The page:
05 – Butleigh Court

The Old Court
The New Court (rear view before partial demolition)
The Revel of 1906

Christopher Symcocks (1535-1608) occupied the Manor from 1569, then his family sold it in 1653 to John Webb (1611-1672), the assistant to Inigo Jones, architect, whose ‘daughter’ he had married. From the Webb family it passed to James Grenville (1715-1783) in 1738. His son James (1742-1825) became Lord Glastonbury in 1797 and he much enlarged the estate, leaving it to his first cousin Thomas Grenville (1755-1846). Thomas didn’t want it – so, in 1825, the manor house, several thousand acres and Glastonbury Tor passed to his sister’s son, the Rev. George Neville (1789-1854), on his taking the surname Neville-Grenville. The old Manor House had seen many alterations and repairs in the previous century but, in 1846, the year he became the Dean of Windsor, George had it demolished. The new Butleigh Court was designed by John Chessell Buckler (1793-1894) in neo-Gothic style reflecting elements of Windsor Castle and Hampton Court. The Dean died in 1854 before it was completed. George’s son, Ralph Neville-Grenville (1817-1886), had married Julia Falkland in Butleigh in 1845 and by 1858 with their, then, eight children moved in to the Court. Ralph’s eldest son and heir was Robert Neville-Grenville (1846-1936) – a true country squire but the last occupant of the Court. The estate was sold after his death and the empty Court became derelict. The developer who bought the derelict Court demolished part of the building and, in 1978, converted the remainder into four separate dwellings.
Ralph and Robert Neville-Grenville were agricultural pioneers, being the first in Somerset to improve their land with chemical fertilizer in 1846. They acquired the earliest steam engine exhibited at the Bath & West Show in 1872 and Robert built up a fleet of steam rollers, tractors, ploughs and engines. At Cambridge University in the 1860s, as a student, Robert built his own steamboat the ‘Puffing Billy’. He was the first graduate to get an engineering degree and his friend was George J. Churchward, later an engineer for the GWR, who was to design the ‘Butleigh Court’ steam locomotive No. 2934 of the Saint Class in 1911. In 1875 Robert designed and built the Grenville Steam Carriage – Britain’s oldest steam car, which still survives in working order. He also designed and had built his own steam Yacht the ‘Otter’ in 1895, which he sailed in the Baltic and Mediterranean. In 1893, at the Estate farm of Lower Rockes, he set up a cheese school and was instrumental in the founding of the National Fruit and Cider Institute at Long Ashton. He was on the Council of the Royal Agricultural Society and also the Bath and West of England Agricultural Society, head of the Drainage Board for the County of Somerset, chairman of Somerset Catchment Board and chairman of the Upper Brue Drainage Board.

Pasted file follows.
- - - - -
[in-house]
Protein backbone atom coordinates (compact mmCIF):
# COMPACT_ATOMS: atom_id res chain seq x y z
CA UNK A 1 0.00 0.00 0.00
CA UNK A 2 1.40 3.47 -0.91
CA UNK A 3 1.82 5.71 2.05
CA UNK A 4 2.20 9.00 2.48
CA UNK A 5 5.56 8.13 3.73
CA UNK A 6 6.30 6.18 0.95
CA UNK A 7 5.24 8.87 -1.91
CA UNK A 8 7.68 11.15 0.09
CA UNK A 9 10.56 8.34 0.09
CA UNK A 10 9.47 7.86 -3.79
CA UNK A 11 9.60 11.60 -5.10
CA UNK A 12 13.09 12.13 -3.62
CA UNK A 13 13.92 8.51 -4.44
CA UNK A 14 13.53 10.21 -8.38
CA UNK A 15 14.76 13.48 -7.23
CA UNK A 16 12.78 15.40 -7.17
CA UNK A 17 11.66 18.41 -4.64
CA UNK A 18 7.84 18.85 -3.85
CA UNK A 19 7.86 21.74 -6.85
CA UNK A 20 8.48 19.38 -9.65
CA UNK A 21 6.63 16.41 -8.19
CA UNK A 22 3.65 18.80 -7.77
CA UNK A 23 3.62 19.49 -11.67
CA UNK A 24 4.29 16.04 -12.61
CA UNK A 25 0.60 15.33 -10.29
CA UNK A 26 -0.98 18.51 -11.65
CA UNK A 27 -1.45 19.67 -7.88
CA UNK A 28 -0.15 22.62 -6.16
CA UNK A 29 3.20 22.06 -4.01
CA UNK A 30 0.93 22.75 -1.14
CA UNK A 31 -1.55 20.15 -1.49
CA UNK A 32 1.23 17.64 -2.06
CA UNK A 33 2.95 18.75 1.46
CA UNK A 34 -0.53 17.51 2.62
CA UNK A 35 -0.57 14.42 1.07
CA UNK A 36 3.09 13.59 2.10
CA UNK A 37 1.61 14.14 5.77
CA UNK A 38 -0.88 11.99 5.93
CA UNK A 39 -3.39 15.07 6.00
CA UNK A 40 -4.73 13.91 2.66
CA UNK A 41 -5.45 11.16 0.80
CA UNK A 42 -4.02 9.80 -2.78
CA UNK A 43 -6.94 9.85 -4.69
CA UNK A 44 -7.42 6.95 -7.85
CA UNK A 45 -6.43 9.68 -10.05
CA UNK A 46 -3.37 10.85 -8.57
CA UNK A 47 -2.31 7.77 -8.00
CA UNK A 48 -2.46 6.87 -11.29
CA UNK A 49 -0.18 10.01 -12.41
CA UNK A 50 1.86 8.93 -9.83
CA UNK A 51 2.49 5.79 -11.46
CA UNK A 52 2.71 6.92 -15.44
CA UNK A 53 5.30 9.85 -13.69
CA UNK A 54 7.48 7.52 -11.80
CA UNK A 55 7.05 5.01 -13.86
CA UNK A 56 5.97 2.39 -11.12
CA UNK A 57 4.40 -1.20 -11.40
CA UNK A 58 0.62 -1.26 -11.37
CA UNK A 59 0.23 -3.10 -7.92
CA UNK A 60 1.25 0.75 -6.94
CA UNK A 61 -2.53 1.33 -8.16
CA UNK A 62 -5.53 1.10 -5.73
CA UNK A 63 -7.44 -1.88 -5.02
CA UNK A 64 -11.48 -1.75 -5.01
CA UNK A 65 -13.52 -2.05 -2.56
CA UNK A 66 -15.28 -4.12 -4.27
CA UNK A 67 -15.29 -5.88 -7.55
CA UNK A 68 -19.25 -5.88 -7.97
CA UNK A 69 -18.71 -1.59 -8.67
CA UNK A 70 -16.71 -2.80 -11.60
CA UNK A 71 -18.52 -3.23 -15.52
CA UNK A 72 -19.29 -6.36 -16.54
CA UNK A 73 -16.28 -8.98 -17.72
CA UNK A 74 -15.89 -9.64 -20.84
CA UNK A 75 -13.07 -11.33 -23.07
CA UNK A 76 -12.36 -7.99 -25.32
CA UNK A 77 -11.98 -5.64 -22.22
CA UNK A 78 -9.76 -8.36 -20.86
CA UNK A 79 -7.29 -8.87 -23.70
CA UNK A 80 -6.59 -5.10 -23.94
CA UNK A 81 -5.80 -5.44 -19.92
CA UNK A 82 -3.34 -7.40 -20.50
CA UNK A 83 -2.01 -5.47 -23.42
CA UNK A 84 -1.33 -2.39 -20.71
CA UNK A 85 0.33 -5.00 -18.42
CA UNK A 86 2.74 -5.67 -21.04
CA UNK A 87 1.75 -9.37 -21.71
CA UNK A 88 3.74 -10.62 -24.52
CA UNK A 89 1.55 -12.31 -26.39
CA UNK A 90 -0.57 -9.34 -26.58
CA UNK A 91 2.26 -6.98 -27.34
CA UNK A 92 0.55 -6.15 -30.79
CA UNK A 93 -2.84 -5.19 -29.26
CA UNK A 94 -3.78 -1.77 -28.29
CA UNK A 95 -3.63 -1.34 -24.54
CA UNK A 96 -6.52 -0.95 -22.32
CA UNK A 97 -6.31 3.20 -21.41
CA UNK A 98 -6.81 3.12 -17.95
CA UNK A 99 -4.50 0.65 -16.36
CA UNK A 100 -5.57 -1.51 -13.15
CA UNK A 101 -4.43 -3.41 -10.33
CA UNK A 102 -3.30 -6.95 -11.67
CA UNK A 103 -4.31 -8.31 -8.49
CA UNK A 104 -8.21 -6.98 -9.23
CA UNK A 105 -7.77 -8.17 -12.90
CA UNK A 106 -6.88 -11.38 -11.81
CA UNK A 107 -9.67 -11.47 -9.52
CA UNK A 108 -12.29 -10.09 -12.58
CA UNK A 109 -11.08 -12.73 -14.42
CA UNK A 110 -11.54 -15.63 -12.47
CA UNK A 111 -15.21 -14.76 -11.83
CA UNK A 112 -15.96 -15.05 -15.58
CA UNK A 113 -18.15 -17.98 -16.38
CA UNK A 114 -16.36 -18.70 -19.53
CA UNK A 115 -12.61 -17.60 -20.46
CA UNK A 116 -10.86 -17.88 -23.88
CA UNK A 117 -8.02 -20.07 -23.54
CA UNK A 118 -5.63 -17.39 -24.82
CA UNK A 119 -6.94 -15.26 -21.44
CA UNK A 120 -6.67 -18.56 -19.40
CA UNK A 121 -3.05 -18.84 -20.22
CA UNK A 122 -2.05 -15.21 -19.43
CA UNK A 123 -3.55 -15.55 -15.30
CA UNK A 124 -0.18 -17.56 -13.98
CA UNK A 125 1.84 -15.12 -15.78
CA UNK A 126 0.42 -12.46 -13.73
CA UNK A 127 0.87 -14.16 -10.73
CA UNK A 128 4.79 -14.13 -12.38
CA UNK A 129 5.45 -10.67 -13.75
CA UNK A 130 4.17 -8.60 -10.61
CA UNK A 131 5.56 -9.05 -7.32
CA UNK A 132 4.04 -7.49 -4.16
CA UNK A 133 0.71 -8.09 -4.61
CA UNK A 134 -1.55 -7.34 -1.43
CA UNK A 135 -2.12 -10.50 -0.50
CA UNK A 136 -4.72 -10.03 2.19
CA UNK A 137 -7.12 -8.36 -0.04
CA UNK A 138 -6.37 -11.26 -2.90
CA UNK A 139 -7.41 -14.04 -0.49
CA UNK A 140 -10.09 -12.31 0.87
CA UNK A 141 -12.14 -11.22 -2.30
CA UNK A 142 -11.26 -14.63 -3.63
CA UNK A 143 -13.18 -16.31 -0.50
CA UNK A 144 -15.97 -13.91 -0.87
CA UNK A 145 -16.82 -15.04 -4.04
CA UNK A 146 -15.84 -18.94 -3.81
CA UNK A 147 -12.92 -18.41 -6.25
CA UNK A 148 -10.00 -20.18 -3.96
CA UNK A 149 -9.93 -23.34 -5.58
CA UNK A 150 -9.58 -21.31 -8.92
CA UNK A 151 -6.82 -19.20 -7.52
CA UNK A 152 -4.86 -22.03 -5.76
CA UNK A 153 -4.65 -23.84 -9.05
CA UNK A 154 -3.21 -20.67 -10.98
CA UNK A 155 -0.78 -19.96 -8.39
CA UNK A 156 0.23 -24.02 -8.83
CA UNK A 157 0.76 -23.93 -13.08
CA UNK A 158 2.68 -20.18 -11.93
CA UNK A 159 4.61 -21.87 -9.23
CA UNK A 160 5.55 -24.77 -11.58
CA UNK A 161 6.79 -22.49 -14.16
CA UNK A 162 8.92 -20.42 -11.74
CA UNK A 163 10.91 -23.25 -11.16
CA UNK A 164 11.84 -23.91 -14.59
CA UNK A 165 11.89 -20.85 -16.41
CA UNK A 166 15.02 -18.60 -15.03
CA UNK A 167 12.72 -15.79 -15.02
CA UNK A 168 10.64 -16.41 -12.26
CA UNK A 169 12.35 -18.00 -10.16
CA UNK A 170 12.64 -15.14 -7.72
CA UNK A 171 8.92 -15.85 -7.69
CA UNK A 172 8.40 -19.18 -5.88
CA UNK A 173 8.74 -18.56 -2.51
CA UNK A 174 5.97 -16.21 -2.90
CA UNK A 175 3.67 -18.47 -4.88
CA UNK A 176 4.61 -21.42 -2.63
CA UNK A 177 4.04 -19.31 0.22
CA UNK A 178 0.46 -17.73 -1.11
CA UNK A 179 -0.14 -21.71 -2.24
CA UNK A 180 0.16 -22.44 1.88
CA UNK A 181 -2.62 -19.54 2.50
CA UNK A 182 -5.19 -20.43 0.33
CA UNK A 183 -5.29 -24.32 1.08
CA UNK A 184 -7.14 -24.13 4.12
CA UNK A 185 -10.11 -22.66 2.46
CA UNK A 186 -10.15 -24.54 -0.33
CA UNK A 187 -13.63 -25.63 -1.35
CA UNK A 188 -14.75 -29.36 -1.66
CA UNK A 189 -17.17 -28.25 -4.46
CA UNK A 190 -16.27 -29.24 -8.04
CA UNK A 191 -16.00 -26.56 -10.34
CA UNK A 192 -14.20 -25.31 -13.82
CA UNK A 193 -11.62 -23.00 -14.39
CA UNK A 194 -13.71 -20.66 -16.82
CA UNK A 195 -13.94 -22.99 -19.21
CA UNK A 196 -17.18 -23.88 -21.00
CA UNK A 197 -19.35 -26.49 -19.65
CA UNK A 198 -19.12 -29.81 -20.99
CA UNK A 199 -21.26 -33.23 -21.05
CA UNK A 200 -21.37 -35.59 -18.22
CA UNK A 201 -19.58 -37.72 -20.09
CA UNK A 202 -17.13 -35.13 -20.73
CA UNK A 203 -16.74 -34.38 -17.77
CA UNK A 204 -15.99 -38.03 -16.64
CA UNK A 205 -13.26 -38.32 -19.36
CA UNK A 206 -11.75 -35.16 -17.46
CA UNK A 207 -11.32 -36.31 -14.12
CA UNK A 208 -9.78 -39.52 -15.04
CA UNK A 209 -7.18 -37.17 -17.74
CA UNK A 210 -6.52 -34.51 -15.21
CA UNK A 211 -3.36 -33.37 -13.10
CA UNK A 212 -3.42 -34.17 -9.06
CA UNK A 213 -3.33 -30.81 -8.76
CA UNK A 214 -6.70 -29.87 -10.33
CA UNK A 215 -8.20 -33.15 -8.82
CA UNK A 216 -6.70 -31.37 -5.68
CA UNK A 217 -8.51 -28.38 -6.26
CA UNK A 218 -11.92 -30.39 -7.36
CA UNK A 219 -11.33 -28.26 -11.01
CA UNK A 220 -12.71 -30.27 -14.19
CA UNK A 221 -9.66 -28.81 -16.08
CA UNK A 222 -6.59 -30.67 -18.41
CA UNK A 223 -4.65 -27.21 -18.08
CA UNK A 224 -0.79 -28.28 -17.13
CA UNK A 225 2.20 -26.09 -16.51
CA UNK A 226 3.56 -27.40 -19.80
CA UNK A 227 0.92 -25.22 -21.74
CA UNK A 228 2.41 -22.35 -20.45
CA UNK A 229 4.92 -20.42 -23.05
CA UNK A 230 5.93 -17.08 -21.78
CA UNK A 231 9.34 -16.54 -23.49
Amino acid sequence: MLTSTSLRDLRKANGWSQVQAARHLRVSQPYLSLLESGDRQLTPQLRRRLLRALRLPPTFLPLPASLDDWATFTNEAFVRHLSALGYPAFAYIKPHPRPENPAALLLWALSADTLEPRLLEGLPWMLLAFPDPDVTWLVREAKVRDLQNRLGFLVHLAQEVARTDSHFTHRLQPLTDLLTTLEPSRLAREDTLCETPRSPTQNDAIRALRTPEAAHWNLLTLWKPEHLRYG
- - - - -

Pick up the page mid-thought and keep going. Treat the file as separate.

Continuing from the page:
In 1906, four performances of the Butleigh Revel were held here. A cast of over 300 (mostly from Butleigh) entertained audiences of more than 8,000 with stories of the history and mythology of the area. For more information, see www.butleigh.org